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dave

I Really Cant Think Of A Good OO Layout For An Engine

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dave    2187
I recently bought a book that i thought would help me, it didn't, twas a pile of pap. All i really need is a partial on a finished OO engine that i can get some ideas from, Enginuity didnt help at all really, doesnt explain anything. Have searched google, to no avail. can anyone proved some light at the end of a long dark windy tunnel. regards ace [edited by - ace_lovegrove on May 25, 2004 3:06:45 PM]

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twix    636
If you can''t be bothered to come up with your own ideas, then try perusing the OGRE source.

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DirectXXX    151
I had same experience but recently i have found that good engine design technincs are derived mostly from software design technincs. After reading tons of software designing resources (and most of them dont make any sense to me) then I looked back at enguinity articles and other game engine design related resources, a big picture was forming like a puzzle but I think it will take time mroe time and exp. to be at home with it.

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antareus    576
Then don''t make it OO. OO is not a catch-all paradigm. Make it procedural.

Sit down and do it, or you''ll always be caught in object oriented paralysis. You cannot and will not learn if you are afraid to make mistakes.

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dave    2187
who said i was afraid to make mistakes :S, i been trying different methods for ages. and i post on her to see if anyone thinks this may be a good layout and noone says anything, so no wonder im asking.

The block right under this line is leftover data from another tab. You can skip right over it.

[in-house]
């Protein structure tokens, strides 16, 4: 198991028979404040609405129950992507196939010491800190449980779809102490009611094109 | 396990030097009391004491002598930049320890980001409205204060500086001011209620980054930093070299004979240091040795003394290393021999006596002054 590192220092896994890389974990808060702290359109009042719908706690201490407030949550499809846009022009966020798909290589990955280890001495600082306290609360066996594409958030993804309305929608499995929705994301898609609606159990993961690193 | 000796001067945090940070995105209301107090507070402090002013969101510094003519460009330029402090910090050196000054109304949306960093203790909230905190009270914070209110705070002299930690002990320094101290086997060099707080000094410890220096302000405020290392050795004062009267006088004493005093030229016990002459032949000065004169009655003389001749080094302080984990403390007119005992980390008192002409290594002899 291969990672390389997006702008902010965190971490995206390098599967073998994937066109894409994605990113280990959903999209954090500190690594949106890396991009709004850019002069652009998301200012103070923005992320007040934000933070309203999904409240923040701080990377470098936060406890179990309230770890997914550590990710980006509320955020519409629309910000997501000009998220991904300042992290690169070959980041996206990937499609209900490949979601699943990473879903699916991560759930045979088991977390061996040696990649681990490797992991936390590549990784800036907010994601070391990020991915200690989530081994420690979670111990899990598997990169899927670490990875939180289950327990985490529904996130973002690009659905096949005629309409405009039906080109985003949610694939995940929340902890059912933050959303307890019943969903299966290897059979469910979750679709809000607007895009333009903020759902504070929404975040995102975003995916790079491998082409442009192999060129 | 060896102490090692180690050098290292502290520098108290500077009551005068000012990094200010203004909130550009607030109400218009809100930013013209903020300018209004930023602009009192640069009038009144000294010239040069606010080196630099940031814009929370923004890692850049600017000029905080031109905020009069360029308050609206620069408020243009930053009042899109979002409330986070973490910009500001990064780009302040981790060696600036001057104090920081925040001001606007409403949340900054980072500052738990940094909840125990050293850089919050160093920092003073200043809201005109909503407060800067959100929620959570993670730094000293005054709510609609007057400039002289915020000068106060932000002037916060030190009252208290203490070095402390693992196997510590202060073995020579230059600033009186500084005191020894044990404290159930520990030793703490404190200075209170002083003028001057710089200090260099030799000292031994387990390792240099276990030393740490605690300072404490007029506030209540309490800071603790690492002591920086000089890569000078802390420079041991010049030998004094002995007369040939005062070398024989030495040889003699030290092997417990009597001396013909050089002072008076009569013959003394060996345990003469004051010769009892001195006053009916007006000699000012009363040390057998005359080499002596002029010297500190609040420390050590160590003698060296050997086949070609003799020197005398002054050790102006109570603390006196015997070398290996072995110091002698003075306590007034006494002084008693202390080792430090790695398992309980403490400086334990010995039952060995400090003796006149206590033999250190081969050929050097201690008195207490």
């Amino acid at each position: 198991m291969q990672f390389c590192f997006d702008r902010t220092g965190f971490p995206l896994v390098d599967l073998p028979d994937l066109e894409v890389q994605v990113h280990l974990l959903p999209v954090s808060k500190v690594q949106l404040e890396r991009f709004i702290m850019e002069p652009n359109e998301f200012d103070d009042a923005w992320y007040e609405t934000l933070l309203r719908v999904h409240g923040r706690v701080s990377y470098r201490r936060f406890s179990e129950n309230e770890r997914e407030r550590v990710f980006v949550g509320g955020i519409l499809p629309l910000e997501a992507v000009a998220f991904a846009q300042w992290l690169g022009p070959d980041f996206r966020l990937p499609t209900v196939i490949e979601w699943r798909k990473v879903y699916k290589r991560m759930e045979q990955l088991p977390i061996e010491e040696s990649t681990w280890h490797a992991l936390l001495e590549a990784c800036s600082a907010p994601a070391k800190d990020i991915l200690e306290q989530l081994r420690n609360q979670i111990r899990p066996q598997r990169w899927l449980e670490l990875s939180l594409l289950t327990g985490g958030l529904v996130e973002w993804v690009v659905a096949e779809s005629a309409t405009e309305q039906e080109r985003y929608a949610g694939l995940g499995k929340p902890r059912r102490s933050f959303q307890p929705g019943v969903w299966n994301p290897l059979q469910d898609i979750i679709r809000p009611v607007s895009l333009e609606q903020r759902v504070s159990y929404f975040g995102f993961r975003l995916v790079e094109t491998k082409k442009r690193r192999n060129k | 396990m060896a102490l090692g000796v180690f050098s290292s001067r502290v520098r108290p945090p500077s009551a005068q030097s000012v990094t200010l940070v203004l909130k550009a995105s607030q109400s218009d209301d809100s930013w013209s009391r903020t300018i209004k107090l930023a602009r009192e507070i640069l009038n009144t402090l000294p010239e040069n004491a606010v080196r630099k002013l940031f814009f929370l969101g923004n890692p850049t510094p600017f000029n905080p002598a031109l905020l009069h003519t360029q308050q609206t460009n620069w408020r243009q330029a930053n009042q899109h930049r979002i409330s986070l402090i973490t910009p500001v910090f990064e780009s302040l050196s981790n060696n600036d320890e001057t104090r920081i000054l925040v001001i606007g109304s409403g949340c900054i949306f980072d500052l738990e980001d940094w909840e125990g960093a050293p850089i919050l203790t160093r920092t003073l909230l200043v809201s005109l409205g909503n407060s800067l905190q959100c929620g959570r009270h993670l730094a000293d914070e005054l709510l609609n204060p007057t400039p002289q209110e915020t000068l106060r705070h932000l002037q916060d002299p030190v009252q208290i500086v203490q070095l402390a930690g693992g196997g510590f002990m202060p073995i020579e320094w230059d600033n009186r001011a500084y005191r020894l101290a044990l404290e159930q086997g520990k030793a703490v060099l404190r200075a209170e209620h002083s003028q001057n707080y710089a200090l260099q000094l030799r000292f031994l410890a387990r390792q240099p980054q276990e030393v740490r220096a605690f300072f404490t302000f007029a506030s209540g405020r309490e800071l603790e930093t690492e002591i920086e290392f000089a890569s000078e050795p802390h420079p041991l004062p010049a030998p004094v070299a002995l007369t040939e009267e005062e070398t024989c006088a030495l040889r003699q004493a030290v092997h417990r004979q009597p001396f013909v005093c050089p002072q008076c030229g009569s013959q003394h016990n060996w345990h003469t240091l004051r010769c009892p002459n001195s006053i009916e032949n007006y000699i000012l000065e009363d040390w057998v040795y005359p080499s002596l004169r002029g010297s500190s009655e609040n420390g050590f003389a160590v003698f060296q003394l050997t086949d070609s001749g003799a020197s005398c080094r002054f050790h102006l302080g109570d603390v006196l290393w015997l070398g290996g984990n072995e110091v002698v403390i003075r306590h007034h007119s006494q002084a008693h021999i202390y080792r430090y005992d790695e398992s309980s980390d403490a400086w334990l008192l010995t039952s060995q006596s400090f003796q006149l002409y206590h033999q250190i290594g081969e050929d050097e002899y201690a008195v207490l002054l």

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Codexus    118
My advice is not to try to find the "perfect" OO layout. You need to get started. Identify the objects you think you''re going to use for example views, meshes, cameras and start with that. Think of how you would like to be able to use the engine. For example, it seems one would like to control the camera movement in the same way as the objects movement. So you could make a common base class for them. Keep things as simple as possible and avoid redundant code that way it will be easy to change things as you identify problems or ways to improve your design.
OO programming is really great if you like thinking in an abstract way.

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antareus    576
No one replies because the question is overly vague. Read How to ask questions the smart way. Your questions are usually essay-type questions that no one wants to sit down and answer. Engenuity is as close as you're going to get to hand-holding; I find it perfectly adequete for describing how to set up an engine.

Also, I don't recommend a game as a first project. There is too much to build.

Edit: also, you never addressed my point about making it procedural for now. You can always refactor duplicated code and switch statements into polymorphic entities. From experience, I have used OO in places where I am now going to go back and rewrite procedurally, because the OO actually hurt the readability of the code.

[edited by - antareus on May 25, 2004 2:17:09 PM]

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dave    2187
If you read the post u would see that it was hardly vague, i gave brief concise description of how it worked, class names how they link etc...

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antareus    576
quote:
Original post by ace_lovegrove
If you read the post u would see that it was hardly vague, i gave brief concise description of how it worked, class names how they link etc...

Show me. I re-read this whole thread.

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MumbleFuzz    188
Could you elaborate a bit more? Are there any specific parts of the engine you're stuck with? The scene graph or renderer for example? I'm facing similar problems myself at the moment, but I find with each rewrite, my engine becomes closer to being finished. It just takes perseverence.